Georgia O'Keeffe on Art on the Mart

This summer, Chicago museums are hosting an unusually high number of premieres, from older artists receiving due recognition for their little-explored histories to emerging talents making their local debuts.

“Chryssa & New York”: The Athens-born artist, who caused a sensation in the 1960s with her experiments with neon, advertising signs and industrial materials, is being revived in art history with her first major American exhibition since 1982. On display are 62 sculptures that dissect language and anticipate the innovations of minimalism and pop art, and are jointly organized by the Dia Art Foundation and the Menil Collection. Until July 27 at Wrightwood 659, 659 W. Wrightwood Ave., 773-437-6601 and

“Christina Ramberg: A Retrospective”: Some of the craziest and funniest artworks created in Chicago in the 1970s were Ramberg's carefully painted female body parts, from severely coiffed heads to lace-corseted torsos. Less well known are her experimental quilts of the '80s and the dark geometries she created before her untimely death at age 49. All of this, plus personal archives, are included in the first comprehensive exhibition of her work in 30 years. Until August 11 at the Art Institute of Chicago, 111 S. Michigan Ave., 312-443-3600 and

“Opening Passages: Photographers react to Chicago and Paris”: Dynamic social landscapes are the chosen theme for the 10 artists – five American, five French – in this multi-site exhibition. Highlights include Sasha Phyars-Burgess' efforts to teach traditional darkroom techniques to the residents of Clichy-sous-Bois, Marzena Abrahamik's chronicle of reverse migration between Poland and Chicago, and Rebecca Topakian's research on the ring-necked parakeets that arrived in France in a cargo accident at an airport. Until August 25 at the Chicago Cultural Center and other venues; for more information visit

“Nicole Eisenman: What Happened”: The title of this first major exhibition about one of the most famous figurative painters of the last two decades contains no question mark; her compositions are statements, not questions. More than 100 large and small canvases as well as some bizarre sculptures reveal her anarchic and ironic view of people and our current way of life. Until September 22 at the Museum of Contemporary Art, 220 E. Chicago Ave., 312-280-2660 and

“What is visible and what is invisible”: Guest curator Shelly Bahl traces the under-documented history of South Asian American art in Chicago, from the Indian Pavilion at the 1893 World's Columbian Exposition to the rising interest in Asian antiques in the 1920s, '30s, and '40s to contemporary artists working in the city today, including Brendan Fernandes, Kushala Vora, and Sayera Anwar. Until October 26 at the South Asia Institute, 1925 S. Michigan Ave., 312-929-3911,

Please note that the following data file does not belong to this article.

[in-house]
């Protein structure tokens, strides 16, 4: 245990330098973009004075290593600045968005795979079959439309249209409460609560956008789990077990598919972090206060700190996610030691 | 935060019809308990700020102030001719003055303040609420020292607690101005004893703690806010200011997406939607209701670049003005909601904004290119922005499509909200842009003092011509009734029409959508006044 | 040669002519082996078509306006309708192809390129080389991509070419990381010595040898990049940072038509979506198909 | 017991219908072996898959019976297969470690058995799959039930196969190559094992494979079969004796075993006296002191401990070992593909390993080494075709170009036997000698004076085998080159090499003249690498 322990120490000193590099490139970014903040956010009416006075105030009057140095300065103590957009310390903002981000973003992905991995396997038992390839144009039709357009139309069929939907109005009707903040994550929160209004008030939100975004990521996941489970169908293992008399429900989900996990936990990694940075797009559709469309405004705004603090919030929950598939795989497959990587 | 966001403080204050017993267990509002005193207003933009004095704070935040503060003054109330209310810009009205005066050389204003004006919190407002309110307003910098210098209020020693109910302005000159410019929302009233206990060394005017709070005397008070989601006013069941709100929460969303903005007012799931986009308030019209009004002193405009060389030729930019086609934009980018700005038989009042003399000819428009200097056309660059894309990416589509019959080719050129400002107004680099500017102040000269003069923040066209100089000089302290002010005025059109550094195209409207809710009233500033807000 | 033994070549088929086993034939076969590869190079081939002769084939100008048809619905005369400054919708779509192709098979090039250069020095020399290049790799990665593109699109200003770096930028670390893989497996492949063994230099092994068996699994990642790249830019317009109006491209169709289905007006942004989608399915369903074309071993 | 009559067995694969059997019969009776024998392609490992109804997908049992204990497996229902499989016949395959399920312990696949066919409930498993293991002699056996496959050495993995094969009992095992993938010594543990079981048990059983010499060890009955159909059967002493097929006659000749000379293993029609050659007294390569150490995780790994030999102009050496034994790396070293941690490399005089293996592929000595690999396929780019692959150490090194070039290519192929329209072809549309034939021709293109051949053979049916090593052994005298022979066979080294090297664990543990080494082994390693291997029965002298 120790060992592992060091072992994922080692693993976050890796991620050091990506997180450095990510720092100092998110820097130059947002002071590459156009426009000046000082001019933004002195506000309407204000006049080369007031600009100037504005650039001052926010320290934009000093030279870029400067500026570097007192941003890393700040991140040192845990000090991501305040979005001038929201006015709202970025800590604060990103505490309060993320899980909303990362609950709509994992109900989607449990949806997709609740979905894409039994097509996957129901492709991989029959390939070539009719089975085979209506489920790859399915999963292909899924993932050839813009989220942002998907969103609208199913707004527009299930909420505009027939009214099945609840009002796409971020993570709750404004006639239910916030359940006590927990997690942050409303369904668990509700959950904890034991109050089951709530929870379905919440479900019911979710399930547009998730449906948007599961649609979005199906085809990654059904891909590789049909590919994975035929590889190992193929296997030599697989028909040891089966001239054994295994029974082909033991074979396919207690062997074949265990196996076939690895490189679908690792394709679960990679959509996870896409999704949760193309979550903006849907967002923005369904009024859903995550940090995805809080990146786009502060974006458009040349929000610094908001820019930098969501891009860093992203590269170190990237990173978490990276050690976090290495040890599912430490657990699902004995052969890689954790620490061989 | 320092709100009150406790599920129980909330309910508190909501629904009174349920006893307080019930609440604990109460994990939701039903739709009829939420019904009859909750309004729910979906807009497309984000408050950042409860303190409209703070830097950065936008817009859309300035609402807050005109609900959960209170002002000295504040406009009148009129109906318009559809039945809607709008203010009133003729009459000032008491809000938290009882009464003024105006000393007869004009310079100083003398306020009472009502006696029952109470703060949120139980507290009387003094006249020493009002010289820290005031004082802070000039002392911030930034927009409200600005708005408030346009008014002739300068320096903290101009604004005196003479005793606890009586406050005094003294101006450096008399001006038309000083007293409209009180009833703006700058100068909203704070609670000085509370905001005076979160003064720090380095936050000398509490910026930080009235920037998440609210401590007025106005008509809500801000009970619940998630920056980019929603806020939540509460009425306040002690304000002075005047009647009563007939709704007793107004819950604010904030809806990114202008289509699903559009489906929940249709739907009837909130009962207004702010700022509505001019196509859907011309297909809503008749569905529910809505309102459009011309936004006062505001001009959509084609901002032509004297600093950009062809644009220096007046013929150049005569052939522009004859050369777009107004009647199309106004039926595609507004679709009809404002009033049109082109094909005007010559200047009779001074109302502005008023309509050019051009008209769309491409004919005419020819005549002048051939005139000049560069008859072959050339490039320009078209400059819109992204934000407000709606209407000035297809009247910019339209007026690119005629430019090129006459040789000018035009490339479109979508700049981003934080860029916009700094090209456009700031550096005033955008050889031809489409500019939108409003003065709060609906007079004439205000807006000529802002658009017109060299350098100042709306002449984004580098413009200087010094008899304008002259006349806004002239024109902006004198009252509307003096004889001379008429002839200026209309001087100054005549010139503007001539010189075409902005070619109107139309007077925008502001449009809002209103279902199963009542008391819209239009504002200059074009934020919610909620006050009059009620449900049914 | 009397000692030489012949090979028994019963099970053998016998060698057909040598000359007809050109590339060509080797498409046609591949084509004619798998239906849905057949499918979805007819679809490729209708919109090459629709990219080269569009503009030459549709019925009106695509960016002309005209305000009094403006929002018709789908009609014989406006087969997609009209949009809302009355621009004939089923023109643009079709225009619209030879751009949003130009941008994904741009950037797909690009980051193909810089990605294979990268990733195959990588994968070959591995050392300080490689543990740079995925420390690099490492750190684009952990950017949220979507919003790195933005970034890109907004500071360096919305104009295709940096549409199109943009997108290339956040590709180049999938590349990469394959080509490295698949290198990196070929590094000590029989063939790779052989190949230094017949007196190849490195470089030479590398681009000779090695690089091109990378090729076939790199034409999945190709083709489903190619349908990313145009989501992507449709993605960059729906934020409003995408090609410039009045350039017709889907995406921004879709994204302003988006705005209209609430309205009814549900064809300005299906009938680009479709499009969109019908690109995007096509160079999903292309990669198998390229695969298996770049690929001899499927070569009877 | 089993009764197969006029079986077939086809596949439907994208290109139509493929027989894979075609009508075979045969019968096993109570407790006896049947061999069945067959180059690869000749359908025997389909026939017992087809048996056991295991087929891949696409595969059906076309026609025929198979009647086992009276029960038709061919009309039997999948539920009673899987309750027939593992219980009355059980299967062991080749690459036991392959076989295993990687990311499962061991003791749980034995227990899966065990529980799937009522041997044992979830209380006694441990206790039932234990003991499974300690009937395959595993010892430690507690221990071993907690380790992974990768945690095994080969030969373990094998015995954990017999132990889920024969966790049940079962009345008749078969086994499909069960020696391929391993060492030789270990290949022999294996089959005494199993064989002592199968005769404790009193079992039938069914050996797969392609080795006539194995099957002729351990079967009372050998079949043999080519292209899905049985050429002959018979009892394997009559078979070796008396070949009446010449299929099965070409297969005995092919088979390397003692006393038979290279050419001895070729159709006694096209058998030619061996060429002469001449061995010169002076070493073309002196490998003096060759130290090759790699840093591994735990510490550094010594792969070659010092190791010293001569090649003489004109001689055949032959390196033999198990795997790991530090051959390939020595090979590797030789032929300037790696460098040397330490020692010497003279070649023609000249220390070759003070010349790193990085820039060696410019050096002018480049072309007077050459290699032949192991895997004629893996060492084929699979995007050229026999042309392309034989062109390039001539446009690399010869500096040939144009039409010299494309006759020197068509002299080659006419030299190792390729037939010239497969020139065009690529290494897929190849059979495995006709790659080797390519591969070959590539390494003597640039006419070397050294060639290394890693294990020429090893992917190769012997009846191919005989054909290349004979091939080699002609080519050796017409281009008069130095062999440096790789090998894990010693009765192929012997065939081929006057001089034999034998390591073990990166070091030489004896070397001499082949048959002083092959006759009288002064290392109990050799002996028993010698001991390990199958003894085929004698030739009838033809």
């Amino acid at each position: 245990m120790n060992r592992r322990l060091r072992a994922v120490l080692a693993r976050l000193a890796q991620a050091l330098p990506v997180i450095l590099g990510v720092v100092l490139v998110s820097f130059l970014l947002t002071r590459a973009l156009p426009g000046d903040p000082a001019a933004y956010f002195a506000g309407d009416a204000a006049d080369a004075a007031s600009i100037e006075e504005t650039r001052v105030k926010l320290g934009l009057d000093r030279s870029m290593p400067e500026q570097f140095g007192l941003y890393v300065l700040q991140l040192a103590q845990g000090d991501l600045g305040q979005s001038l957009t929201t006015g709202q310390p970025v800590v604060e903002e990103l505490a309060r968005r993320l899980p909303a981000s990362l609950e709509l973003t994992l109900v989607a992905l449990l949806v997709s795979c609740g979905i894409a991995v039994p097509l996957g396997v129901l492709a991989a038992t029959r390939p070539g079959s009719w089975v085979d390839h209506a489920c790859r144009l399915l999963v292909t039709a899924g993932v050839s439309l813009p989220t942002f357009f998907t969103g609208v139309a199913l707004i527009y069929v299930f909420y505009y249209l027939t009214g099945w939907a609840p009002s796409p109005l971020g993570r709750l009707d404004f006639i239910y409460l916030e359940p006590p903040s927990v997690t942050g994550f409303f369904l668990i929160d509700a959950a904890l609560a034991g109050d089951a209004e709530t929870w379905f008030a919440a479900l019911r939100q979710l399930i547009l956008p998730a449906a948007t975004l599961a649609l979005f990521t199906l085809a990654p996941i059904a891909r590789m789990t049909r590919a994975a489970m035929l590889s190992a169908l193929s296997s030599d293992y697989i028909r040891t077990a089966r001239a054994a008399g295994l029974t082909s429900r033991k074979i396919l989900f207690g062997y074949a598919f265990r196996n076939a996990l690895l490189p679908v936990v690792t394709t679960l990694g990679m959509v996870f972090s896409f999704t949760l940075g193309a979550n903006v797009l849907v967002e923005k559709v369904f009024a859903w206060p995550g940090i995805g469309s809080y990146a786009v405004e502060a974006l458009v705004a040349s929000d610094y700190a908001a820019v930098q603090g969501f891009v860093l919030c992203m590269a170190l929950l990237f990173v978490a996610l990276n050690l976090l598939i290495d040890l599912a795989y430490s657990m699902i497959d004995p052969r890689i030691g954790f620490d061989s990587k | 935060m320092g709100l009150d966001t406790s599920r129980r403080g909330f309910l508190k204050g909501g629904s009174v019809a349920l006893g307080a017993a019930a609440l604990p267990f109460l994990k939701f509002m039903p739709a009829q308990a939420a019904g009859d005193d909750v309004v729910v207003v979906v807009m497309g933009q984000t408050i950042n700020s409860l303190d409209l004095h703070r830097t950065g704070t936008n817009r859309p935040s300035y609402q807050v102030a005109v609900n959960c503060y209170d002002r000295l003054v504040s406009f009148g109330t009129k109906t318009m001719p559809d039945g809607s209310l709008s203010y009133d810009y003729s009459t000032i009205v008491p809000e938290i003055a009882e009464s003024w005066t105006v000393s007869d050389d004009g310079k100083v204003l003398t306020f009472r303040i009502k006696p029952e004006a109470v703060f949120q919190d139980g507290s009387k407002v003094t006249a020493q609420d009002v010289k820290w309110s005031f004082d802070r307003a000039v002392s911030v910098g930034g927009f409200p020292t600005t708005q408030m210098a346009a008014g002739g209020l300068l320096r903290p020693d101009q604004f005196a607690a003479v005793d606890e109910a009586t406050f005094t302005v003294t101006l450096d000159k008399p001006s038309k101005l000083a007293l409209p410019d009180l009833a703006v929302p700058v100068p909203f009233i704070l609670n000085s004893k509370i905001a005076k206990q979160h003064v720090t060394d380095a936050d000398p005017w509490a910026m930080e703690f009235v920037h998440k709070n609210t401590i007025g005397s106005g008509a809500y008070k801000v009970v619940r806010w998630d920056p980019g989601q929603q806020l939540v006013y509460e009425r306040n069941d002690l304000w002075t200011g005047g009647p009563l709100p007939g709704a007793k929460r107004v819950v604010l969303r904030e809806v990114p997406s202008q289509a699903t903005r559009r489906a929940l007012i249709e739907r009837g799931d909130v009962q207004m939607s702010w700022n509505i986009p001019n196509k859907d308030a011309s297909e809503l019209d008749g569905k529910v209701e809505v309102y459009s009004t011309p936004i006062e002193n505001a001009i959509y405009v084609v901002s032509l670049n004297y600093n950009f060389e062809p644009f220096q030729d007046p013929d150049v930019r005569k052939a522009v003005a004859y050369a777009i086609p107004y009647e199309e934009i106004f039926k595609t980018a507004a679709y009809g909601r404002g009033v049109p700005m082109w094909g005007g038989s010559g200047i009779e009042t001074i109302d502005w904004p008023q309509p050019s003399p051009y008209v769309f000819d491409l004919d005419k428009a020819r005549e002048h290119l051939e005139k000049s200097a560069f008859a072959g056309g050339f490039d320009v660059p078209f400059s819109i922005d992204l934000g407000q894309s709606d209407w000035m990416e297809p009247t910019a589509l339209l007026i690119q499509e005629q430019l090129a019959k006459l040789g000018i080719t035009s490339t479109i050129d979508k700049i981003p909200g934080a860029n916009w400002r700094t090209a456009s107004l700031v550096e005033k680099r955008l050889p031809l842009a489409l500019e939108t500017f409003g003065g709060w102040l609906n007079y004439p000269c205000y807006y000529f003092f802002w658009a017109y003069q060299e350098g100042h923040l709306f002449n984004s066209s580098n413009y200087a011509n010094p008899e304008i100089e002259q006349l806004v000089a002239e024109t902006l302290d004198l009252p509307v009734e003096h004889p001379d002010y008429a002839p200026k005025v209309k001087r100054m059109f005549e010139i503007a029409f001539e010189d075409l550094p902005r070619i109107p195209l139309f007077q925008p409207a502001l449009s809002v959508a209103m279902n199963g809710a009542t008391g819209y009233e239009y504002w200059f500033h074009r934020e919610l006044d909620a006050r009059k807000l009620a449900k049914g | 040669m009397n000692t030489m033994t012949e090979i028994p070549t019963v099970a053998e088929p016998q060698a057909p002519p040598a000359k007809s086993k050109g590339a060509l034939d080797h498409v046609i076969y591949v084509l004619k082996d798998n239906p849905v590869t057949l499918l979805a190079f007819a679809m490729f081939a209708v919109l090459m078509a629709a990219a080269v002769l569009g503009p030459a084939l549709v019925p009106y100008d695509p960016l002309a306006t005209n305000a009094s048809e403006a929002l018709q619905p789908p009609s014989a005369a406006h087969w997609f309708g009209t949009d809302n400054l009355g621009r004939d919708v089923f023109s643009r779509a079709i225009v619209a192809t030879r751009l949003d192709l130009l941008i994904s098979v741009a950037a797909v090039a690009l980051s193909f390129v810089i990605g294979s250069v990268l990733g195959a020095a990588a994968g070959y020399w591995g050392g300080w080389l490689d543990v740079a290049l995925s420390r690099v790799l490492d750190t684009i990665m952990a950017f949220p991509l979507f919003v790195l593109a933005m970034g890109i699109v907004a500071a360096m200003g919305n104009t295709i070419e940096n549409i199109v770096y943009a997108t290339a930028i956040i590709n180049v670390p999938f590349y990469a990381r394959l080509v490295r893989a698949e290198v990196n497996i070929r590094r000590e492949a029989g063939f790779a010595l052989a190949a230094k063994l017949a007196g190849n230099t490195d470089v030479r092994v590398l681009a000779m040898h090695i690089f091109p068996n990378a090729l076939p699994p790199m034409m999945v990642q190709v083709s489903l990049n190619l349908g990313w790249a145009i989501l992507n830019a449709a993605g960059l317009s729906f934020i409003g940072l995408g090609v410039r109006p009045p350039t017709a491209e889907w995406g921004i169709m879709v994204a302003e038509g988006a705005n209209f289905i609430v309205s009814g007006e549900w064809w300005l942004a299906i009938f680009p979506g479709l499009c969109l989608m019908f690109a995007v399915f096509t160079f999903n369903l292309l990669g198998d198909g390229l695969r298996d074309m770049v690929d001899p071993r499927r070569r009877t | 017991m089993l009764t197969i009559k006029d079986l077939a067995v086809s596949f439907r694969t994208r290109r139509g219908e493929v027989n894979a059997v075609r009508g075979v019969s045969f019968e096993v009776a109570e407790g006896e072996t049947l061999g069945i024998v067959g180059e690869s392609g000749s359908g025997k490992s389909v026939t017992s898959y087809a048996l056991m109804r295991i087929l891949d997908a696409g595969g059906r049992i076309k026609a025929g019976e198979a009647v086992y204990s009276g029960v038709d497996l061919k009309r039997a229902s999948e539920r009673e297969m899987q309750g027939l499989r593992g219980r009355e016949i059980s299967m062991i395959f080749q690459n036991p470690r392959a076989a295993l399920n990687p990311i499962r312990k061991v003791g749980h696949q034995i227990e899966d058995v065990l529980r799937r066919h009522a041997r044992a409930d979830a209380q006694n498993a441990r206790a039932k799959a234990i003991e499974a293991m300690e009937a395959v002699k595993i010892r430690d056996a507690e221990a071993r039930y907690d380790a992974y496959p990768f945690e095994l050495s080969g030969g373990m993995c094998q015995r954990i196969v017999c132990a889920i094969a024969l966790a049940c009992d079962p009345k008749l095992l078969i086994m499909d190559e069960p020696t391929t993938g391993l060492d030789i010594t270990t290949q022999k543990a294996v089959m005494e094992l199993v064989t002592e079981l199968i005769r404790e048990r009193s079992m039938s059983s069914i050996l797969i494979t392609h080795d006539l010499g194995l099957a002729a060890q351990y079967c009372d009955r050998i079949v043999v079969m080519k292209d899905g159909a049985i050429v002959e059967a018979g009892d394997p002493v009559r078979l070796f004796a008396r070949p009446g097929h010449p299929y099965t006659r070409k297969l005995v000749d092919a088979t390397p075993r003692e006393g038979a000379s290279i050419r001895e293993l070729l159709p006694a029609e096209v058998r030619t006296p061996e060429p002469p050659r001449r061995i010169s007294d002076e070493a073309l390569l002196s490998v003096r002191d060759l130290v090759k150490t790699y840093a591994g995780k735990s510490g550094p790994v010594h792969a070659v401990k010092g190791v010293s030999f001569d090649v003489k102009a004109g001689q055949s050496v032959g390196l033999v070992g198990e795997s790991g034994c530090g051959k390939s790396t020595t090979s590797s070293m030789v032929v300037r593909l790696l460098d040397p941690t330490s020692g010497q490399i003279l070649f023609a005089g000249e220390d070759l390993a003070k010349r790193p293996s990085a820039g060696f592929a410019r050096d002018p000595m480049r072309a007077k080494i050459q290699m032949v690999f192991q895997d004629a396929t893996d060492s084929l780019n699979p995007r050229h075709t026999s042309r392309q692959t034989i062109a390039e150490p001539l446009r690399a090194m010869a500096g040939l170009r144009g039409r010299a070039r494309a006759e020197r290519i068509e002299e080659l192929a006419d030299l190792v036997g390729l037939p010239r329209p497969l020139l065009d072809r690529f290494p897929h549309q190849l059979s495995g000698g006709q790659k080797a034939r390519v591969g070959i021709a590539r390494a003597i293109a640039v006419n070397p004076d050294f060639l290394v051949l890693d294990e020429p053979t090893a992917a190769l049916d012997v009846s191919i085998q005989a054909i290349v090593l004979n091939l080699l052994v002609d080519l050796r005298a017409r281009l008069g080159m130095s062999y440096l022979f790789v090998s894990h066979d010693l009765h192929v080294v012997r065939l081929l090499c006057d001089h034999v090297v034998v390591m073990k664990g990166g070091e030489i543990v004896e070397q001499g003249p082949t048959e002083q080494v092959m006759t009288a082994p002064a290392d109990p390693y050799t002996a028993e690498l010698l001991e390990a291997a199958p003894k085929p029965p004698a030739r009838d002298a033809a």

“The United Colors of Robert Earl Paige”: The 87-year-old Woodlawn resident is getting his biggest exhibition yet, full of new clay sculptures, cardboard collages, a lush mural and decades of iconic fabric designs that fuse Bauhaus modernism with West African symbolism and Chicago jazz. “Parapluie,” a side show, includes the work of Paige's “Umbrella,” a group of makers who create in tune with his own love of pattern, color and purpose. Until October 27 at the Hyde Park Art Center, 5020 S. Cornell Ave., 773-324-5520 and

“Georgia O'Keeffe: 'My New Yorks'”: Before she became famous for her flowers and Southwestern landscapes, O'Keeffe lived on the 30th floor of a Midtown Manhattan apartment building. From there, she began a series of fascinatingly modern paintings of skyscrapers, smokestacks along the East River, and other haunting urban sights. “My New Yorks,” as she called them, are seriously examined here for the first time, amid her abstractions and still lifes of the 1920s and early 1930s. June 2 to September 22 at the Art Institute of Chicago, 111 S. Michigan Ave., 312-443-3600 and

“Art on the Market: Cory Arcangel and Yinka Illori”: Arcangel rose to fame over 20 years ago when he irreverently reprogrammed the Super Mario Brothers video game, eliminating all elements except the clouds. Illori runs a studio that designs hilarious graphics, products and spaces for clients from Kent to Courvoisier VSOP. Whatever these two artists do in their newly commissioned videos will be colourful, clever, free to watch and very, very big. The show will be broadcast nightly across the 2.5-acre Merchandise Mart facade, one of the largest digital art screens in the world. June 6 to September 11 at Art on the Mart, best viewed from the Riverwalk on Wacker Drive between Wells Street and Franklin Street; for more information visit

“Teresa Baker: Shift in the Clouds”: Truly contemporary painting is something like what Baker paints on large, sculpted pieces of colored artificial turf, embellished with yarn, buffalo hide, artificial sinew, corn leaves, and other materials. It evokes maps and shadows, the northern plains where she grew up, the Los Angeles where she currently lives, her Mandan/Hidatsa culture, and so much more, both real and impossible. June 26 to August 16 at the Arts Club of Chicago, 201 E. Ontario St., 312-787-3997 and

“Vanessa German”: The self-described citizen artist has been living at the University of Chicago since January, working with local communities and their objects to create a new series of “Power Figures,” sculptures that combine Black Power, spirituality, mysticism, and feminism in ways that are as clever and delicate as they are comic and daring. They will be on display in her solo show, preachily titled “There is a bridge at the end of this reality – the bridge is in you, but not in your body. Take that bridge to the next ______, all your friends are there; death is not real and we are all DJs.” July 19 to December 15 at the Logan Center for the Arts, 915 E. 60th St., 773-834-8377 and

Anna Harden

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